Originally Posted by firehoser75
It is my understanding that the NT bow design is supposed to reduce waves (green water) over the bow and making a "dryer" boat. I don't know this as fact however, and I have not heard of any owners who have "adjusted" their bows for wave slap, complaining that they noticed more water over the bow or any noticeable drop in performance.
The article I read was a link from one of the NT owners' sites. It was a pdf showing how the owner had that forward chine permanently filled in for a certain length forward and aft of the bow waterline at rest*.
He had recordings you could play of the before and after. The after, to me, sounded like normal, after-all-you-are-on-a-boat water/hull noises. In other words, not gone, but not unexpected. The "before" was (IMO) more annoying, with hollow "schlonks," suction noises, and loud bangs in random but kind of "listen for the next one" patterns.
He mentioned (or maybe it was someone else who had done the same job) that when motoring faster than hull speed, there was enough bow rise that the filled in section was out of the water anyway, so the chine/no chine would at least not have been doing anything at those speeds.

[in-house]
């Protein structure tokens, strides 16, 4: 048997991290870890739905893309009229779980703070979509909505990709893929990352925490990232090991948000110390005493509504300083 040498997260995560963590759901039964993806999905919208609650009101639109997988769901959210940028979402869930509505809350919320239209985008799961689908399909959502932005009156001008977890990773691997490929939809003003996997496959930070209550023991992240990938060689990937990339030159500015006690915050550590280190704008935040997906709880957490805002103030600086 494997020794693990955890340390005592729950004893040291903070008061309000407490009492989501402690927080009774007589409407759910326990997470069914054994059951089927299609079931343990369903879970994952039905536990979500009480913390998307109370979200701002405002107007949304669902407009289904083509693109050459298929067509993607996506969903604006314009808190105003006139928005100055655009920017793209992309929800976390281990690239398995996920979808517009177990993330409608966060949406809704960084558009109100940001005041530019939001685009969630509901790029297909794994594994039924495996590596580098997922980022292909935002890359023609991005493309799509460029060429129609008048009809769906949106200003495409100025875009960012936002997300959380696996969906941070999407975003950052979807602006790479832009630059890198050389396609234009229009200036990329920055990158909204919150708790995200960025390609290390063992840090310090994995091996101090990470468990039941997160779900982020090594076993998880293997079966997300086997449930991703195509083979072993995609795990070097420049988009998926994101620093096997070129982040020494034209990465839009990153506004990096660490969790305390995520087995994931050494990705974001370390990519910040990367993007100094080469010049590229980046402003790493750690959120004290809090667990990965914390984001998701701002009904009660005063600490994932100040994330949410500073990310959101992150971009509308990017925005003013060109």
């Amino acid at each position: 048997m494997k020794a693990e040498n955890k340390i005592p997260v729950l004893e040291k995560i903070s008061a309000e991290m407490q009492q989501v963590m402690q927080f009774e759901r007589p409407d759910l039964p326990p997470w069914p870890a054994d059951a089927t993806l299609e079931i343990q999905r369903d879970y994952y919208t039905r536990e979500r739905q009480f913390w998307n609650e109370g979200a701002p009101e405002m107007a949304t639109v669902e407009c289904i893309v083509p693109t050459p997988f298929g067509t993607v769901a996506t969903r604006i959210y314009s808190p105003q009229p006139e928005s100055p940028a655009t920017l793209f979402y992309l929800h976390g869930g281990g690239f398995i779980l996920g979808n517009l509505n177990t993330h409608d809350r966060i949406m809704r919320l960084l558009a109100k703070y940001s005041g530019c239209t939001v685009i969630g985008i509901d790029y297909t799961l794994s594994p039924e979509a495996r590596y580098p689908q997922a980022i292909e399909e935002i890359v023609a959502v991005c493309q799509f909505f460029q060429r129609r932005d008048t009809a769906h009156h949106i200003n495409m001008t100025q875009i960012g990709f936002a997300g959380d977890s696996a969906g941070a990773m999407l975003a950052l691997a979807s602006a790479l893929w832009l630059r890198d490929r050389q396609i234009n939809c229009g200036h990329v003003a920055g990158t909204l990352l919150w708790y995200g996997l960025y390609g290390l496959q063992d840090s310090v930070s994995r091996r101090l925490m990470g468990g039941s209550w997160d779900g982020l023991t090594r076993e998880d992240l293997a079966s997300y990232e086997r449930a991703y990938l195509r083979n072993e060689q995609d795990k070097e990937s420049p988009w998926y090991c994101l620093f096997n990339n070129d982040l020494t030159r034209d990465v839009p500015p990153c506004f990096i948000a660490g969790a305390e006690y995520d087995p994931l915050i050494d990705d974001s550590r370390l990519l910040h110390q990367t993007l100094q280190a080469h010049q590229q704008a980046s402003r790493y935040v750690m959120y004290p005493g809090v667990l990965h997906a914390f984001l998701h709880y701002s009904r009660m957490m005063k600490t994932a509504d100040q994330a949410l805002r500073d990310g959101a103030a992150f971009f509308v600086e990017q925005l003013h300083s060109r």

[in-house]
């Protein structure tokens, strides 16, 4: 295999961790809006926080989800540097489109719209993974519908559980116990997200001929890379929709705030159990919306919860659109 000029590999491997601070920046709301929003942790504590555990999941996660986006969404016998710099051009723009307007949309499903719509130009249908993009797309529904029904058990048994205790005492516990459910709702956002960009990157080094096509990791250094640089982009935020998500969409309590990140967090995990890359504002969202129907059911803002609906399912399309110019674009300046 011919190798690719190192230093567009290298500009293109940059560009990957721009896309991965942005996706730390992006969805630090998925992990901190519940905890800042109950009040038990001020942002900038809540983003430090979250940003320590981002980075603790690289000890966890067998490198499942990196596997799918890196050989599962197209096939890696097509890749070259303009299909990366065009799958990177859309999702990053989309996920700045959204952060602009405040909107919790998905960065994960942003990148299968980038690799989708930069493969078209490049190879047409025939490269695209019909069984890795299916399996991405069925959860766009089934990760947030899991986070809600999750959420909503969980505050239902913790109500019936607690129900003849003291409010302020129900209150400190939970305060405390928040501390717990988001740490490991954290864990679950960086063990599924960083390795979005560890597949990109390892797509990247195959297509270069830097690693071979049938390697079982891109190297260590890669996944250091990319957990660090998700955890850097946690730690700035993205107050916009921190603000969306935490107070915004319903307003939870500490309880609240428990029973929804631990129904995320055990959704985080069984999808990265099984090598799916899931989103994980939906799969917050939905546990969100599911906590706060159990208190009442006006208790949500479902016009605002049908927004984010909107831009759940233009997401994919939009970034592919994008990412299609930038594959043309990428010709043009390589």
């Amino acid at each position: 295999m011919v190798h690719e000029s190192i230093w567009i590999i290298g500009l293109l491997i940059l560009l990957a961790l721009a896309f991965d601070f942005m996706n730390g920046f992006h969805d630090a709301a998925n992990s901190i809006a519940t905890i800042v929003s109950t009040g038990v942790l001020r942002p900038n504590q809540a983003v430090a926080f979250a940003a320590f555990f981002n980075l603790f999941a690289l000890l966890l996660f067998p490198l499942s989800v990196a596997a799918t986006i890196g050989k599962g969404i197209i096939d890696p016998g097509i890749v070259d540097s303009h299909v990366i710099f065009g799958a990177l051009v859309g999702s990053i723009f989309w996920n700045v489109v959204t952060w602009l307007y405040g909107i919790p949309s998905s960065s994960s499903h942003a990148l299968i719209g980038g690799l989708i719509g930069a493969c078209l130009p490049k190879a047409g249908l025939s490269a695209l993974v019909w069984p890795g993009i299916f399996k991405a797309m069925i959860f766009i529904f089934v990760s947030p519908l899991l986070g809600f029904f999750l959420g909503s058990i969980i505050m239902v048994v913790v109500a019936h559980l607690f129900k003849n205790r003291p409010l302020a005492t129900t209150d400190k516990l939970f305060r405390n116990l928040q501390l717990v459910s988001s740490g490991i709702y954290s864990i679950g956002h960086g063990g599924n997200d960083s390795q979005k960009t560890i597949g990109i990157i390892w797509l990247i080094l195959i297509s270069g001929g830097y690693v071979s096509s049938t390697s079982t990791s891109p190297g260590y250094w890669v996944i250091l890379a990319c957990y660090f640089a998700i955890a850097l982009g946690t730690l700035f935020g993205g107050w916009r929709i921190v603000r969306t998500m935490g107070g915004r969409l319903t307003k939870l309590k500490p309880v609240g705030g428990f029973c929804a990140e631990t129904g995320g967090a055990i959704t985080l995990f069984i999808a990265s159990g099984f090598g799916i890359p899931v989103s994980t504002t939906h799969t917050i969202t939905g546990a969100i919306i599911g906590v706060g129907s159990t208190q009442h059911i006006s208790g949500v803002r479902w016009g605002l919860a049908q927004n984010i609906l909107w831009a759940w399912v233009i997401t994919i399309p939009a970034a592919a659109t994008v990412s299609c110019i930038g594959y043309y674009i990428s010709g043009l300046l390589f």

Apparently NT does fill in some of the larger ones now right as they built the boat (40xx footers).
I would love to own a 37 NT. Swoon! Wouldn't kick a 32' out of the slip either
So what I'm taking from this thread is that if you want to avoid it during the boat selection process, look for one without that little chine at the forward waterline. (Or plan to get used to it, or fill it in.)
BTW, I'm not against any water sound at anchor. Years ago I had a lapstrake style hull. Talk about hearing water sounds at anchor! But it was more regular "light but constant" sound if I had to describe it.
*I went and looked and here is a link to the article, including photos, if anyone is interested:
I couldn't figure out how to extract them, but there are links to the "before" and "after" sound within the article in case anyone wants to have a listen.